Kathryn Egizi, Emerson’s new women’s lacrosse coach, will see some familiar faces on April 15—her former team, the Wellesley College Blue. Until last June, Egizi was one of their assistant coaches.
The Blue also play in the New England Women’s and Men’s Athletic Conference, and their head coach Julia McPhee—Egizi’s old boss—said the Lions are in good shape with its new coach.
“She’s going to make Emerson a real contender in the NEWMAC,” McPhee said in a phone interview. “It’s kind of scary to have her leading the team, but they’re just going to get better and better after each year.”
Egizi, 25, graduated from Union College in 2012 with a double major in biology and French. She said, however, her lacrosse season has had more of an impact on her career than her degree.
“I really didn’t know what I wanted to do [after graduation], and I was captain of my [lacrosse] team,” said Egizi, 25. “My head coach actually, in a conversation about my future, said, ‘You know, why don’t you look into coaching, you’d be great at it.’ So I applied for a few jobs and something worked out.”
That first job Egizi accepted after graduating was assistant coaching at Wellesley. After a couple seasons with the Blue, Egizi said something clicked.
“I realized that I wanted to pursue [coaching] more seriously,” said Egizi. “I started looking for other opportunities to further my career.”
Egizi was planning on returning as an assistant coach, but said McPhee told her about the Emerson position opening up.
About a week after Egizi accepted the job last July, she said was already on her way to Virginia to lay the groundwork for her new gig.
“I had to hit the ground running with recruiting,” said Egizi. “I spent all of August emailing and calling every person that ever picked up a stick and tried to see what I could do.”
Egizi said lacrosse has been a major part of her life since she started playing about 15 years ago. She played on the lacrosse team at Union, a Division III school, all four years. During her playing career, the Dutch finished in the top two of their conference three times, according to the Liberty League’s website.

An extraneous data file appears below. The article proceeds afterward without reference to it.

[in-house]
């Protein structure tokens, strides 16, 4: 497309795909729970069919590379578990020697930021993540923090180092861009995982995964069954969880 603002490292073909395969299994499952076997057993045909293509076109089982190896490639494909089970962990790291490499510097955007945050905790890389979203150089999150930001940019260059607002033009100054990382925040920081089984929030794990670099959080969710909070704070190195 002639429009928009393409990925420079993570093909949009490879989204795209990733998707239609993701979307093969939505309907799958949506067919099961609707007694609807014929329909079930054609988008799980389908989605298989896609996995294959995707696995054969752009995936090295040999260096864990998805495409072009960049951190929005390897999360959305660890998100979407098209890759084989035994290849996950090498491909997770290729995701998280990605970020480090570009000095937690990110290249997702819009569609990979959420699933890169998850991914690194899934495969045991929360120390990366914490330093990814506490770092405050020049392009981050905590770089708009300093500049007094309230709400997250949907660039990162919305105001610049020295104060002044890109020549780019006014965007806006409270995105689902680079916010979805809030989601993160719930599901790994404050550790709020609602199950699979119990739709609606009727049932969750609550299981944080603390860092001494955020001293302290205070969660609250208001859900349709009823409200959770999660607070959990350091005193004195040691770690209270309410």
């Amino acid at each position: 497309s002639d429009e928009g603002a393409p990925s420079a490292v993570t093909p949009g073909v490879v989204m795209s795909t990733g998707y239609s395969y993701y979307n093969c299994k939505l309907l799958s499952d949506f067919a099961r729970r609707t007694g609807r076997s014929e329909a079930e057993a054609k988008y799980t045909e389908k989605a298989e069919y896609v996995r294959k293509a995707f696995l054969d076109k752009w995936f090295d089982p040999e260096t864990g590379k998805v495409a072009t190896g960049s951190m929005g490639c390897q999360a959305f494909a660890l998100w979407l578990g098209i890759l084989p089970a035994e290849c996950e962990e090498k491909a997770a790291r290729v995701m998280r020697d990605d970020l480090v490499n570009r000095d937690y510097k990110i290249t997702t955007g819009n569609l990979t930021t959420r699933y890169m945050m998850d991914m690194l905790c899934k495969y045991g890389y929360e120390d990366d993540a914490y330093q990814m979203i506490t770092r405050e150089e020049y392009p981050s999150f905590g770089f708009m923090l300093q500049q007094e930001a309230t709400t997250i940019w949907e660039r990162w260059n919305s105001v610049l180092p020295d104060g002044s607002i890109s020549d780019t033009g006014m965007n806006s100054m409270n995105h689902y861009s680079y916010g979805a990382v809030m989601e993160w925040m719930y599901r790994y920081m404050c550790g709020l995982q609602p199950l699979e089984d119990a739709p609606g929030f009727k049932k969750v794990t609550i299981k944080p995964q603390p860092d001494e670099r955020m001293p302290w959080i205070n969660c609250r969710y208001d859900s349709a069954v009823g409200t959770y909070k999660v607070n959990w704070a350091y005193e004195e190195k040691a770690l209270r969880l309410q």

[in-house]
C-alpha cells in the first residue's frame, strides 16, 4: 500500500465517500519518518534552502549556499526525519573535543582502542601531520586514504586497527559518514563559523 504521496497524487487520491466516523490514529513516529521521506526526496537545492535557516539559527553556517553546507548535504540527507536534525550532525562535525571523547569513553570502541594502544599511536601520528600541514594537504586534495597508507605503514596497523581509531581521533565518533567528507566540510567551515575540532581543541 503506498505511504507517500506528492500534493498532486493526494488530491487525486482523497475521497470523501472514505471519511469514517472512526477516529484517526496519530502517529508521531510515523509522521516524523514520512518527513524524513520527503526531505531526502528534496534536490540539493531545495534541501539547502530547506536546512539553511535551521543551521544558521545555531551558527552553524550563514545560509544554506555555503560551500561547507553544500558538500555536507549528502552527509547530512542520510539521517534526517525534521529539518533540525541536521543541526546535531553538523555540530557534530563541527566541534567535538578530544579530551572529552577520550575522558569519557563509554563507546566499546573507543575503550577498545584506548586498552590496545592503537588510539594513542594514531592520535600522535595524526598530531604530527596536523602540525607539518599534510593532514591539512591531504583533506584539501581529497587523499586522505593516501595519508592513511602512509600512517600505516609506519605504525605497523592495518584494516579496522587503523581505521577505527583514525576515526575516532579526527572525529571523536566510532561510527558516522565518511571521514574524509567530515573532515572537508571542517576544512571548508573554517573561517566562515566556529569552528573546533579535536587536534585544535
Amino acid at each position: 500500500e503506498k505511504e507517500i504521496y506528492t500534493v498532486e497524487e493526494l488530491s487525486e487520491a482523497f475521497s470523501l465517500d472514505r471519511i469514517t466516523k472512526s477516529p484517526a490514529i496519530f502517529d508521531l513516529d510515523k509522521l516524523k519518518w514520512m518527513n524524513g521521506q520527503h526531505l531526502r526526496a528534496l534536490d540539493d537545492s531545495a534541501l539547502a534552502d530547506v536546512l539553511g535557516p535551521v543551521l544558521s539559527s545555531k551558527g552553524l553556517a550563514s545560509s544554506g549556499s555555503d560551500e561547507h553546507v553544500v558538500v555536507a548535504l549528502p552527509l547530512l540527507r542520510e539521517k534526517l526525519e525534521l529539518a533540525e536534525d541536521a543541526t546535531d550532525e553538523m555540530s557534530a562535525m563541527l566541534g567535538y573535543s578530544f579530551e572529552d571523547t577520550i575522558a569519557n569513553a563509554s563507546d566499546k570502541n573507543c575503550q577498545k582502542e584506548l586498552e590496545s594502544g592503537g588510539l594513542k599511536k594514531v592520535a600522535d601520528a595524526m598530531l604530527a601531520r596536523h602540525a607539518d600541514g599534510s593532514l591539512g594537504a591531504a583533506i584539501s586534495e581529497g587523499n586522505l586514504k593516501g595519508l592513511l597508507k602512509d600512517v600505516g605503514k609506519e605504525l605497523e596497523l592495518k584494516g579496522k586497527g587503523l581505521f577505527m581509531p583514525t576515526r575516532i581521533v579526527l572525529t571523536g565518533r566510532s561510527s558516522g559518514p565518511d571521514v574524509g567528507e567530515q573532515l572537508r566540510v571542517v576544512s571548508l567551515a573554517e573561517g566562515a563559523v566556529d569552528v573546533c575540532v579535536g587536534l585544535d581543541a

“[Egizi] is really able to take her own recent experience as a player and let that help her as as a coach,” said McPhee, who was named the conference coach of the year in 2009. “She has great knowledge of the game, and can convey that with a lot of passion in a positive way.”
Egizi said she enjoys the flexibility that athletics programs have at Division III schools.
“I love coaching [this level], because I don’t have to be a drill sergeant,” she said. “I can have the team come into my office and have serious or personal conversations, but then we can have fun conversations and be more than just a coach—[I can] be a mentor for them.”
With many of the team’s players in their early 20s, Egizi said she feels some pressure because of the small age difference between the coach and her team.
“It can be tough sometimes; I feel like I have to work a little bit harder to gain their trust and respect as a leader,” said Egizi. “But, for the most part, I think I have a group that was very welcoming to me as a young coach, wanted to respect me, and wanted me as a leader.”
Sophomore Gabi Cohen, a midfielder, said she likes that her coach is only a few years older than her.
“It’s really easy for us to open up to her and talk to her,” said Cohen, a visual and media arts major. “But obviously we still respect her, because she demands respect without being overbearing or overpowering.”
The first time Egizi met what would become her new team was last season, when the Blue beat the Lions 12-10 on April 12. Wellesley finished a spot ahead of Emerson in the NEWMAC standings.
Egizi has already seen her former team once this year at an informal scrimmage between the two schools this past weekend, where Wellesley walked away with the win. She is scheduled to see them again during the regular season on April 15.
“It’s gonna be a lot of fun,” said Egizi. “I really hope we can get the win in that game. Regardless of my experience with them, it will be a very important game for us.”
Though Egizi was a collegiate athlete just three years ago, she said her experiences at Wellesley, and playing the sport, have prepared her well.
“Even though things have happened kind of quickly,” said Egizi, “it’s made it a pretty easy transition to kind of flow one step away from the team, and one step to that ultimate leadership position.”
Cohen said she has already felt Egizi’s impact.
“She’s definitely influenced how much I love playing lacrosse, how much I love my team, and how dedicated I am to the sport,” said Cohen. “She makes us want to live up to her standard.”